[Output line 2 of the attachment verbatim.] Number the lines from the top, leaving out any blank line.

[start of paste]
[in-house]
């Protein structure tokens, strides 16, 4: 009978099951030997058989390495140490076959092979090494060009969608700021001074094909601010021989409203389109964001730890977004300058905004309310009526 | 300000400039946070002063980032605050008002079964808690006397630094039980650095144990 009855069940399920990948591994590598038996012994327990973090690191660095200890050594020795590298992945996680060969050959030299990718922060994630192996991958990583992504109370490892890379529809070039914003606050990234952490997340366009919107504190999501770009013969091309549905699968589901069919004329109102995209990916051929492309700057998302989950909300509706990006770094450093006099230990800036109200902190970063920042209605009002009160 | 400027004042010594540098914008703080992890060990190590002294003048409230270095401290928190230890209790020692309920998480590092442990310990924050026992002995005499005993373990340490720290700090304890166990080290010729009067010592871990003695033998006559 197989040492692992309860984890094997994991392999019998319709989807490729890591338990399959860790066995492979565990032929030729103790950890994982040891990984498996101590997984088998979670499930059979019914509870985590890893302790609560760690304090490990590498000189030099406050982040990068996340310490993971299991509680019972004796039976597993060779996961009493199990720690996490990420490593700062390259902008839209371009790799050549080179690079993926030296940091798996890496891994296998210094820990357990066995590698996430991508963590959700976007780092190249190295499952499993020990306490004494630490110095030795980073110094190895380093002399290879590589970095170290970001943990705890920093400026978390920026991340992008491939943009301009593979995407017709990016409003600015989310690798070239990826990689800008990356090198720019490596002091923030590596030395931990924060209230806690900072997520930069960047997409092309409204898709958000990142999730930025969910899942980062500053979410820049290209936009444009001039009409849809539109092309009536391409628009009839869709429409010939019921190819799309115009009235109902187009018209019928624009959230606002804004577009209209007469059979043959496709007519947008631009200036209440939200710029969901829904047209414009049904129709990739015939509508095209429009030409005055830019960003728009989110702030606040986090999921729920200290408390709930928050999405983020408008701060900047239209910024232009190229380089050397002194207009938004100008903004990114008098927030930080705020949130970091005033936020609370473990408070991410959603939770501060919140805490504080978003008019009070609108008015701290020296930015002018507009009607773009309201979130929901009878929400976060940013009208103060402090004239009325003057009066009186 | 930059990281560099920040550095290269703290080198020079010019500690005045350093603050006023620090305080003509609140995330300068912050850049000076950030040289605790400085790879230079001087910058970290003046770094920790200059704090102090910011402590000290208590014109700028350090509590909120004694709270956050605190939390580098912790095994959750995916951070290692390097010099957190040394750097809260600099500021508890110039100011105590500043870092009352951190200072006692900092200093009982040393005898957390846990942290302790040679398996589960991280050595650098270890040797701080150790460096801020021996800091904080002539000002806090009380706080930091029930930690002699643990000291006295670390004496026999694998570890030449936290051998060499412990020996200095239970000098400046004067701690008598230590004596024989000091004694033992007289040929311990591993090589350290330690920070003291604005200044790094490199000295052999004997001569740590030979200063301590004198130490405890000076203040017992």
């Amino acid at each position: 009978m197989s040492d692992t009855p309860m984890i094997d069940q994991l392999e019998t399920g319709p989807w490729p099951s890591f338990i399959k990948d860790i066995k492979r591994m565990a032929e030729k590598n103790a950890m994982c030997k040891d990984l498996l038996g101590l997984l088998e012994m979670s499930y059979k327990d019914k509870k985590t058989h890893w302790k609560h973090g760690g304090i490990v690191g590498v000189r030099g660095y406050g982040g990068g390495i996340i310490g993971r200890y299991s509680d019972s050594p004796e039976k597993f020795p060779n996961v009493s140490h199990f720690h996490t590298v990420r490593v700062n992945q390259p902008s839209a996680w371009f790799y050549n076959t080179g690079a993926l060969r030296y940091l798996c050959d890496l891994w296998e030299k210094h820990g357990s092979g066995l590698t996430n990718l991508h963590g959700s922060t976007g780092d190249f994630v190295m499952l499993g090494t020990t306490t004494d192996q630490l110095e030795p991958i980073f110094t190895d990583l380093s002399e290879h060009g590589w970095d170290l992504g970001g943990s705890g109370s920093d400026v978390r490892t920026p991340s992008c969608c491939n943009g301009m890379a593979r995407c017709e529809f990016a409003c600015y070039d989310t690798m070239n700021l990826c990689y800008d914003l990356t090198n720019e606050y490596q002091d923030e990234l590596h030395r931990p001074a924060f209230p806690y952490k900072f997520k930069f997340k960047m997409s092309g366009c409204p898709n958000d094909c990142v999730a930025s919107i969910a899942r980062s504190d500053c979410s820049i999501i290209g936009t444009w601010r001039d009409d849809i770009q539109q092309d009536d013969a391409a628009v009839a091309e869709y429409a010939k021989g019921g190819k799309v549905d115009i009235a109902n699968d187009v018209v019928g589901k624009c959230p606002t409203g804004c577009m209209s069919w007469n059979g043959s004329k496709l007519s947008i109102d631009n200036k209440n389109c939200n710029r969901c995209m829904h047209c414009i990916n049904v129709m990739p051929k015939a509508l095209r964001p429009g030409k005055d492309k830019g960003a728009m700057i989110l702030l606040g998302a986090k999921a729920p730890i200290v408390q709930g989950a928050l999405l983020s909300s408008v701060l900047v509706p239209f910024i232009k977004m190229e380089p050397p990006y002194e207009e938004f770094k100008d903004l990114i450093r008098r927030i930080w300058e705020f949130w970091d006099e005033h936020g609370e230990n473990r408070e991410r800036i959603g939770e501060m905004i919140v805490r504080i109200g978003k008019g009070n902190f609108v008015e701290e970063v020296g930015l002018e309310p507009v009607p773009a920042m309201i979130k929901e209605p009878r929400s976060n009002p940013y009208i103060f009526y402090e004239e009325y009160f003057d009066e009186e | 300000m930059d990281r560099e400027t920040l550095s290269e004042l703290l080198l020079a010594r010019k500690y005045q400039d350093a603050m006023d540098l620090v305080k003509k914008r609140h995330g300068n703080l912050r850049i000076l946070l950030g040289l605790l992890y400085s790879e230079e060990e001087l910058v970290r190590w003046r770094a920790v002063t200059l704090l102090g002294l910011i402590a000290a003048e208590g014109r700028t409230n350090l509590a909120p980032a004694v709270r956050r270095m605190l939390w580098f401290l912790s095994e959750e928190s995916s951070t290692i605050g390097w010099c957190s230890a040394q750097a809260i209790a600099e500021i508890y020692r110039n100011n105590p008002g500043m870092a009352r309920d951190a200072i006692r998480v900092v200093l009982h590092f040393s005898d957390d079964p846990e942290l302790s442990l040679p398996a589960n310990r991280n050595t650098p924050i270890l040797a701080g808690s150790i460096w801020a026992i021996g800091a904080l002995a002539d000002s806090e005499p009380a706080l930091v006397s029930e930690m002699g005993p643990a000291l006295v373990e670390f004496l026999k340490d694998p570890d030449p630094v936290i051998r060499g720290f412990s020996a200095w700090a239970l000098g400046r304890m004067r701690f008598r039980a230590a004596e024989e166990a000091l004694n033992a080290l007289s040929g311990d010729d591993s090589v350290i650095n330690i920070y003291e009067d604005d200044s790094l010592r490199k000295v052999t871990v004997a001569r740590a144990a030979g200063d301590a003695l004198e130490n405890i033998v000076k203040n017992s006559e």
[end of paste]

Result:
């Protein structure tokens, strides 16, 4: 009978099951030997058989390495140490076959092979090494060009969608700021001074094909601010021989409203389109964001730890977004300058905004309310009526 | 300000400039946070002063980032605050008002079964808690006397630094039980650095144990 009855069940399920990948591994590598038996012994327990973090690191660095200890050594020795590298992945996680060969050959030299990718922060994630192996991958990583992504109370490892890379529809070039914003606050990234952490997340366009919107504190999501770009013969091309549905699968589901069919004329109102995209990916051929492309700057998302989950909300509706990006770094450093006099230990800036109200902190970063920042209605009002009160 | 400027004042010594540098914008703080992890060990190590002294003048409230270095401290928190230890209790020692309920998480590092442990310990924050026992002995005499005993373990340490720290700090304890166990080290010729009067010592871990003695033998006559 197989040492692992309860984890094997994991392999019998319709989807490729890591338990399959860790066995492979565990032929030729103790950890994982040891990984498996101590997984088998979670499930059979019914509870985590890893302790609560760690304090490990590498000189030099406050982040990068996340310490993971299991509680019972004796039976597993060779996961009493199990720690996490990420490593700062390259902008839209371009790799050549080179690079993926030296940091798996890496891994296998210094820990357990066995590698996430991508963590959700976007780092190249190295499952499993020990306490004494630490110095030795980073110094190895380093002399290879590589970095170290970001943990705890920093400026978390920026991340992008491939943009301009593979995407017709990016409003600015989310690798070239990826990689800008990356090198720019490596002091923030590596030395931990924060209230806690900072997520930069960047997409092309409204898709958000990142999730930025969910899942980062500053979410820049290209936009444009001039009409849809539109092309009536391409628009009839869709429409010939019921190819799309115009009235109902187009018209019928624009959230606002804004577009209209007469059979043959496709007519947008631009200036209440939200710029969901829904047209414009049904129709990739015939509508095209429009030409005055830019960003728009989110702030606040986090999921729920200290408390709930928050999405983020408008701060900047239209910024232009190229380089050397002194207009938004100008903004990114008098927030930080705020949130970091005033936020609370473990408070991410959603939770501060919140805490504080978003008019009070609108008015701290020296930015002018507009009607773009309201979130929901009878929400976060940013009208103060402090004239009325003057009066009186 | 930059990281560099920040550095290269703290080198020079010019500690005045350093603050006023620090305080003509609140995330300068912050850049000076950030040289605790400085790879230079001087910058970290003046770094920790200059704090102090910011402590000290208590014109700028350090509590909120004694709270956050605190939390580098912790095994959750995916951070290692390097010099957190040394750097809260600099500021508890110039100011105590500043870092009352951190200072006692900092200093009982040393005898957390846990942290302790040679398996589960991280050595650098270890040797701080150790460096801020021996800091904080002539000002806090009380706080930091029930930690002699643990000291006295670390004496026999694998570890030449936290051998060499412990020996200095239970000098400046004067701690008598230590004596024989000091004694033992007289040929311990591993090589350290330690920070003291604005200044790094490199000295052999004997001569740590030979200063301590004198130490405890000076203040017992």